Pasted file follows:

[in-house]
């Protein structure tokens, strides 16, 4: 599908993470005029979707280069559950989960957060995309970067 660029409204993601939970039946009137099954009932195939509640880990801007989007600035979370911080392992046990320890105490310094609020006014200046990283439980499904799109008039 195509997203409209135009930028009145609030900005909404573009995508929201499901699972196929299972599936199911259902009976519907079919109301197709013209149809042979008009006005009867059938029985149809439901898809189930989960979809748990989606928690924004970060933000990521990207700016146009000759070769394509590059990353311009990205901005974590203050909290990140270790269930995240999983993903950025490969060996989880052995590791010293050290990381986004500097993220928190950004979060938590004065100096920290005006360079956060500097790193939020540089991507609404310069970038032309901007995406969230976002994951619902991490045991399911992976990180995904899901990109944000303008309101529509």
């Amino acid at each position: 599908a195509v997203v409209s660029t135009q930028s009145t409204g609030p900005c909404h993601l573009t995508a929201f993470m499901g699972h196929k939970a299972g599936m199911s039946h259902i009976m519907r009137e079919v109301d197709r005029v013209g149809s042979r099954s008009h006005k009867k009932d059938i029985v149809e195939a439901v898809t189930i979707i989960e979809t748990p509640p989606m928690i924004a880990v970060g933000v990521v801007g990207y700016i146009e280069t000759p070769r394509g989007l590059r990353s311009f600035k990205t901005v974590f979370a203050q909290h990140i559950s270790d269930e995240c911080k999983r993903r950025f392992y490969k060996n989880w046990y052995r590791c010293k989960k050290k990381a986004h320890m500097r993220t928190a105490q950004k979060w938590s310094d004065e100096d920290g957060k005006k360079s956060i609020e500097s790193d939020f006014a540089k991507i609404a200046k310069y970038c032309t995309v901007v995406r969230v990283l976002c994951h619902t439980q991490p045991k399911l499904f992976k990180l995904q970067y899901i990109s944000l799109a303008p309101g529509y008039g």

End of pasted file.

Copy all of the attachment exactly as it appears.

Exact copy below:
[in-house]
């Protein structure tokens, strides 16, 4: 599908993470005029979707280069559950989960957060995309970067 660029409204993601939970039946009137099954009932195939509640880990801007989007600035979370911080392992046990320890105490310094609020006014200046990283439980499904799109008039 195509997203409209135009930028009145609030900005909404573009995508929201499901699972196929299972599936199911259902009976519907079919109301197709013209149809042979008009006005009867059938029985149809439901898809189930989960979809748990989606928690924004970060933000990521990207700016146009000759070769394509590059990353311009990205901005974590203050909290990140270790269930995240999983993903950025490969060996989880052995590791010293050290990381986004500097993220928190950004979060938590004065100096920290005006360079956060500097790193939020540089991507609404310069970038032309901007995406969230976002994951619902991490045991399911992976990180995904899901990109944000303008309101529509």
């Amino acid at each position: 599908a195509v997203v409209s660029t135009q930028s009145t409204g609030p900005c909404h993601l573009t995508a929201f993470m499901g699972h196929k939970a299972g599936m199911s039946h259902i009976m519907r009137e079919v109301d197709r005029v013209g149809s042979r099954s008009h006005k009867k009932d059938i029985v149809e195939a439901v898809t189930i979707i989960e979809t748990p509640p989606m928690i924004a880990v970060g933000v990521v801007g990207y700016i146009e280069t000759p070769r394509g989007l590059r990353s311009f600035k990205t901005v974590f979370a203050q909290h990140i559950s270790d269930e995240c911080k999983r993903r950025f392992y490969k060996n989880w046990y052995r590791c010293k989960k050290k990381a986004h320890m500097r993220t928190a105490q950004k979060w938590s310094d004065e100096d920290g957060k005006k360079s956060i609020e500097s790193d939020f006014a540089k991507i609404a200046k310069y970038c032309t995309v901007v995406r969230v990283l976002c994951h619902t439980q991490p045991k399911l499904f992976k990180l995904q970067y899901i990109s944000l799109a303008p309101g529509y008039g």